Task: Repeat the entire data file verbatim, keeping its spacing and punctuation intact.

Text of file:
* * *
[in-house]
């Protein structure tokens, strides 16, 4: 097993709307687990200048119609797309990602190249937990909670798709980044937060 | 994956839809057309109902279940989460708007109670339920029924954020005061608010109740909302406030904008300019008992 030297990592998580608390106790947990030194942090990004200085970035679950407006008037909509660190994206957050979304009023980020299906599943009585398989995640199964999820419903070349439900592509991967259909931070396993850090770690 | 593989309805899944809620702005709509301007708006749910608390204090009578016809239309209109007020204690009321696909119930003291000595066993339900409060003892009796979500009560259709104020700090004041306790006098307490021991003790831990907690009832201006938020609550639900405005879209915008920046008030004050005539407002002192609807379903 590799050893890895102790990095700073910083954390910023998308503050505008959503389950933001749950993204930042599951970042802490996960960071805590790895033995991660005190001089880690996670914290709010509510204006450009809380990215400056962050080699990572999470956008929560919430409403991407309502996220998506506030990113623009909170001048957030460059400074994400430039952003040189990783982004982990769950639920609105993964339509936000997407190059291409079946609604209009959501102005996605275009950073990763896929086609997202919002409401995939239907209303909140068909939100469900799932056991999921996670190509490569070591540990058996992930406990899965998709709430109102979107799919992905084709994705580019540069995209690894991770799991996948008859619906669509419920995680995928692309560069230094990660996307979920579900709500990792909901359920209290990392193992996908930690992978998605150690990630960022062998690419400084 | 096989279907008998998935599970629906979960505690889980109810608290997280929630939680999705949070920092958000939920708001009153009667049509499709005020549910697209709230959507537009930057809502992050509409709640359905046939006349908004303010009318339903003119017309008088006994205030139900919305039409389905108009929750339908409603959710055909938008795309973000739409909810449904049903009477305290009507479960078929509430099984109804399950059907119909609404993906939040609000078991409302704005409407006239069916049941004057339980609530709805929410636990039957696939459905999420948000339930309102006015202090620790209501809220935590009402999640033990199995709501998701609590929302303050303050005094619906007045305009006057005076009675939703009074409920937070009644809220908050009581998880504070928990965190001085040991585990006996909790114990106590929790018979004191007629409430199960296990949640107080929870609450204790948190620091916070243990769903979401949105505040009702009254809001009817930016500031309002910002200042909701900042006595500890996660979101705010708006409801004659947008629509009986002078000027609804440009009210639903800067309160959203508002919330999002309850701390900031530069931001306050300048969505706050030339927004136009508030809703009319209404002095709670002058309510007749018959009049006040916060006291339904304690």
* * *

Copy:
[in-house]
């Protein structure tokens, strides 16, 4: 097993709307687990200048119609797309990602190249937990909670798709980044937060 | 994956839809057309109902279940989460708007109670339920029924954020005061608010109740909302406030904008300019008992 030297990592998580608390106790947990030194942090990004200085970035679950407006008037909509660190994206957050979304009023980020299906599943009585398989995640199964999820419903070349439900592509991967259909931070396993850090770690 | 593989309805899944809620702005709509301007708006749910608390204090009578016809239309209109007020204690009321696909119930003291000595066993339900409060003892009796979500009560259709104020700090004041306790006098307490021991003790831990907690009832201006938020609550639900405005879209915008920046008030004050005539407002002192609807379903 590799050893890895102790990095700073910083954390910023998308503050505008959503389950933001749950993204930042599951970042802490996960960071805590790895033995991660005190001089880690996670914290709010509510204006450009809380990215400056962050080699990572999470956008929560919430409403991407309502996220998506506030990113623009909170001048957030460059400074994400430039952003040189990783982004982990769950639920609105993964339509936000997407190059291409079946609604209009959501102005996605275009950073990763896929086609997202919002409401995939239907209303909140068909939100469900799932056991999921996670190509490569070591540990058996992930406990899965998709709430109102979107799919992905084709994705580019540069995209690894991770799991996948008859619906669509419920995680995928692309560069230094990660996307979920579900709500990792909901359920209290990392193992996908930690992978998605150690990630960022062998690419400084 | 096989279907008998998935599970629906979960505690889980109810608290997280929630939680999705949070920092958000939920708001009153009667049509499709005020549910697209709230959507537009930057809502992050509409709640359905046939006349908004303010009318339903003119017309008088006994205030139900919305039409389905108009929750339908409603959710055909938008795309973000739409909810449904049903009477305290009507479960078929509430099984109804399950059907119909609404993906939040609000078991409302704005409407006239069916049941004057339980609530709805929410636990039957696939459905999420948000339930309102006015202090620790209501809220935590009402999640033990199995709501998701609590929302303050303050005094619906007045305009006057005076009675939703009074409920937070009644809220908050009581998880504070928990965190001085040991585990006996909790114990106590929790018979004191007629409430199960296990949640107080929870609450204790948190620091916070243990769903979401949105505040009702009254809001009817930016500031309002910002200042909701900042006595500890996660979101705010708006409801004659947008629509009986002078000027609804440009009210639903800067309160959203508002919330999002309850701390900031530069931001306050300048969505706050030339927004136009508030809703009319209404002095709670002058309510007749018959009049006040916060006291339904304690």